What is critical race theory? Is it accurate? Is it a threat?
Critical race theory definitions vary but appear well represented by the Encyclopaedia Britannica: “Critical race theory, intellectual movement and loosely organized framework of legal analysis based on the premise that race is not a natural, biologically grounded feature of physically distinct subgroups of human beings but a socially constructed (culturally invented) category that is used to oppress and exploit people of colour. Critical race theorists hold that the law and legal institutions in the United States are inherently racist insofar as they function to create and maintain social, economic, and political inequalities between whites and nonwhites, especially African Americans.”
This is consistent with the claims made in pro-critical-race-theory books I’ve read, e.g., “Caste: The Origins of Our Discontents” by Isabel Wilkerson and “Democracy in Chains” by Nancy MacLean.
By this definition, Critical race theory is factually incorrect and a poor explanation of reality. Yet, it is a mistake to overcorrect and claim there is no racism because there is. But, let’s examine critical race theory.
Contrary to critical race theory, race is a biological reality, e.g., blood types, skin colors, and hair patterns vary. For example, racial differences are convincingly used by Robin Walker in “When We Ruled: The Ancient and Mediaeval history of Blank Civilisations” to show that key phases of ancient Egypt were dominated by Blacks, not lighter-skinned people as typically depicted in movies. There is no evidence that intelligence has racial differences; consider for example “Guns, Germs, and Steel” by Jared Diamond. Race exists; racism is wrong.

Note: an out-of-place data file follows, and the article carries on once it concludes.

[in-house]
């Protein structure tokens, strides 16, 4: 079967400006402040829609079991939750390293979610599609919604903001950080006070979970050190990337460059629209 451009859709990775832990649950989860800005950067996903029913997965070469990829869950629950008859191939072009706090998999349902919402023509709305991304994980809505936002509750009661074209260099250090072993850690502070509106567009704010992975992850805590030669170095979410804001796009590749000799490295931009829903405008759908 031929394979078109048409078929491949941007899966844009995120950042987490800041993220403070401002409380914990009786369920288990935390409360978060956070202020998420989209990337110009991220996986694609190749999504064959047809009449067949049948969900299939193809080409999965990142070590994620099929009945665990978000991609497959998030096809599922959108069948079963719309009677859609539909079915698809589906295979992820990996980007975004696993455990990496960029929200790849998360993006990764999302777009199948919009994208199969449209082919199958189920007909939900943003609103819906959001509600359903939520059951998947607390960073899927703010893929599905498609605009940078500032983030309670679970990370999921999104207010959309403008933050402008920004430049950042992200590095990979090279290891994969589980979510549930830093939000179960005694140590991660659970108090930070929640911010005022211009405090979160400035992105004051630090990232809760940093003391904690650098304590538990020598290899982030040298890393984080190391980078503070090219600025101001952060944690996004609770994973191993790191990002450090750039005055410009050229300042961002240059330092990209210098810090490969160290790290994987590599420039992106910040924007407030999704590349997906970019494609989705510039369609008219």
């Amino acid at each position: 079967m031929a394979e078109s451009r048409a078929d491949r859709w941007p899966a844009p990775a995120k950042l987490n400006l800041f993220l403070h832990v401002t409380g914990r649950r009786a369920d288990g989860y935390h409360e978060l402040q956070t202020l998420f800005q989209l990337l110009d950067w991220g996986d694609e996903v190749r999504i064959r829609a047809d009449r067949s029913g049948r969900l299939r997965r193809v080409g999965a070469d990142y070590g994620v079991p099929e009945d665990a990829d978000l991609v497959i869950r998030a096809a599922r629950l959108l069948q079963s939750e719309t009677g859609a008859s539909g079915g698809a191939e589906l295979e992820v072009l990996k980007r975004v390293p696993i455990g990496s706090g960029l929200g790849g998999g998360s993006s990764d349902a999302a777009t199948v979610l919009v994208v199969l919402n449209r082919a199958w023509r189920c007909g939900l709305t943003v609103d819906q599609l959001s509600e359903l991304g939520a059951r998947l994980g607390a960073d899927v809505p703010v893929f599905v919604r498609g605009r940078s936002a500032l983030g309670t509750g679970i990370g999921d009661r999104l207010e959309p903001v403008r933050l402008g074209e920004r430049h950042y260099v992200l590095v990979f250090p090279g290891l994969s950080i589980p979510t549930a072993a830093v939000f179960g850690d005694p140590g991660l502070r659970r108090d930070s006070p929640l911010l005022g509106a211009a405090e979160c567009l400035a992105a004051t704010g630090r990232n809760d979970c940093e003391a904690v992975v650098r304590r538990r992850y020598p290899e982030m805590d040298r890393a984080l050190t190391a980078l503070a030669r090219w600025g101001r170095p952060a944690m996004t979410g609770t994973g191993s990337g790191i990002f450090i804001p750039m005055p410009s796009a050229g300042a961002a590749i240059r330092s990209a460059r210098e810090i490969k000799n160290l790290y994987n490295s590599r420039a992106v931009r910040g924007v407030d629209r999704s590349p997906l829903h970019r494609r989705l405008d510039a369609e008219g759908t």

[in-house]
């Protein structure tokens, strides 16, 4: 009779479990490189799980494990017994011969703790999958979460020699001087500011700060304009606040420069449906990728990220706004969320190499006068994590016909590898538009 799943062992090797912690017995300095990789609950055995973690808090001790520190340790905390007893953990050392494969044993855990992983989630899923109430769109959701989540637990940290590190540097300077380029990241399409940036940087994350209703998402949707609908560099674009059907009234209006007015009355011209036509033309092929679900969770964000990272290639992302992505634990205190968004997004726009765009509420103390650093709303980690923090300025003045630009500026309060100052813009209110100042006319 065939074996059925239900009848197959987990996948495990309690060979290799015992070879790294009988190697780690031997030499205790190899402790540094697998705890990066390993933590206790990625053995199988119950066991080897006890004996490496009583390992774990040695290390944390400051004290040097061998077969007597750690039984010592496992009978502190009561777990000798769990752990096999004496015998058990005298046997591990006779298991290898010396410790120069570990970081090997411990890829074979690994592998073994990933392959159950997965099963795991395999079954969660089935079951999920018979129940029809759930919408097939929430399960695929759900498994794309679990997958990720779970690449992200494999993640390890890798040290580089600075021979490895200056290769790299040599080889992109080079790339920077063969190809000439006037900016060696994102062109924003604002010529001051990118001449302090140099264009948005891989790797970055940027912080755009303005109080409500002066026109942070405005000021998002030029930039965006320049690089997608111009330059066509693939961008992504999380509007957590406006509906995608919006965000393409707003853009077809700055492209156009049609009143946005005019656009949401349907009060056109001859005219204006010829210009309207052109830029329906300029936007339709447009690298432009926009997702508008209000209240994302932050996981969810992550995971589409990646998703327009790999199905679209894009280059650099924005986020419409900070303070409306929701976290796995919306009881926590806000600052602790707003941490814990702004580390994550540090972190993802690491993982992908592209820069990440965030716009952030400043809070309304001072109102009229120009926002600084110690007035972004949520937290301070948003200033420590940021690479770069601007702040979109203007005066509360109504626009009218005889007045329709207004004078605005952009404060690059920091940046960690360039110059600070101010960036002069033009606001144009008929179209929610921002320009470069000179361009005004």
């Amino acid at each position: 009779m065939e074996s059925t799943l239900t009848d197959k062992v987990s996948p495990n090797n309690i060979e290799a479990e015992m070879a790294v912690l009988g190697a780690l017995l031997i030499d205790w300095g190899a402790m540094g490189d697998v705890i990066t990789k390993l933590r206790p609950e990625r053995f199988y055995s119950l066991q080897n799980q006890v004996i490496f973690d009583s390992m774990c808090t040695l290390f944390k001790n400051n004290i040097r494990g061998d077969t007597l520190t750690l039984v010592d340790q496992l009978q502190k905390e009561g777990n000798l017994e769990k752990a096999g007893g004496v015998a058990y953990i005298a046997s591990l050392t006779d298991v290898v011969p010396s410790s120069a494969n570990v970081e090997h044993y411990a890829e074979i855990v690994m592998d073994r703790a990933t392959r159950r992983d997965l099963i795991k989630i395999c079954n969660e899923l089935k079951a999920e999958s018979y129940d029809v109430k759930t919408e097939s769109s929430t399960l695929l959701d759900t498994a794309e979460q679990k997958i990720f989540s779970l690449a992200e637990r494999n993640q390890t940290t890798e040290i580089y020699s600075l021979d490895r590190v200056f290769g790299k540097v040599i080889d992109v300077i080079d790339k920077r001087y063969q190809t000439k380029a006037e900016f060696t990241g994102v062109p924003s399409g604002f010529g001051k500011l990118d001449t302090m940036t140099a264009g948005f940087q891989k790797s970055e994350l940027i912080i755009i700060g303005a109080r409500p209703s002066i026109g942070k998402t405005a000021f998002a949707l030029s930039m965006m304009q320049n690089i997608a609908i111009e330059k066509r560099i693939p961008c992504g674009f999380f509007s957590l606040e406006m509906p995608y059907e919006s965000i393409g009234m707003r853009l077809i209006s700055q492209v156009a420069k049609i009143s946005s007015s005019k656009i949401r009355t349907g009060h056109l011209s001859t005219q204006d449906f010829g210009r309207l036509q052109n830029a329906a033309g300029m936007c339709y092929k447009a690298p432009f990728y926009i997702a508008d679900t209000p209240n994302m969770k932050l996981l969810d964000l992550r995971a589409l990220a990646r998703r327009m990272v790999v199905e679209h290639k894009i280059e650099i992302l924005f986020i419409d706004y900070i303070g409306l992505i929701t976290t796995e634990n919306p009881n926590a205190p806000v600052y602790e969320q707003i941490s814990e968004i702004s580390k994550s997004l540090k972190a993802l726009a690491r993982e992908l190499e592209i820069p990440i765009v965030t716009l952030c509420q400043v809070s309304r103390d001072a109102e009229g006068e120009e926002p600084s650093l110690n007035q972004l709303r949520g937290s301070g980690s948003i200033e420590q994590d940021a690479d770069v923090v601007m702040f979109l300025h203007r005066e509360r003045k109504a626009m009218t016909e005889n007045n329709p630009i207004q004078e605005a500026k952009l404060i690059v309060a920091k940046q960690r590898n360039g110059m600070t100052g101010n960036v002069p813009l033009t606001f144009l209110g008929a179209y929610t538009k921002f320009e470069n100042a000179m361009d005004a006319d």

The central critical race theory claim is that the United States is uniquely and systemically racist.
American racism is neither unique nor worse than elsewhere. History shows that racism, tribalism, “fear the other”-ism has been universal. Slavery and racism were present at the founding of the United States because they were universal. Native African Black people traded in slaves before Arabs arrived in Africa; Arab slave-trading pre-dated European slave trading. Slavery and racism have not been confined to Africa and Black people. I’m unaware of any part of the globe historically free from these horrors.
Rather than be uniquely bad, the U.S. and United Kingdom have led progress. For example, we fought a deadly and destructive civil war that ended slavery. How many other nations did that?
American racism exists; I’ve seen it even though I’m a white male. It must be more prevalent than I notice. But we have largely purged it from our laws and institutions. Racial differences in outcomes, e.g., unemployment, do not prove systemic racism — but I’ll need another column to address that claim.
Critical race theory is itself racist. By themselves, simple bans against teaching critical race theory are inadequate and possibly counterproductive because bans don’t defeat it. It must be defeated by logic, data and by treating people as individuals. We’ve made so much progress in moving from treating people as groups (races, biological genders, sexual orientation, sexual identity) to treating people as individuals. Why go backwards?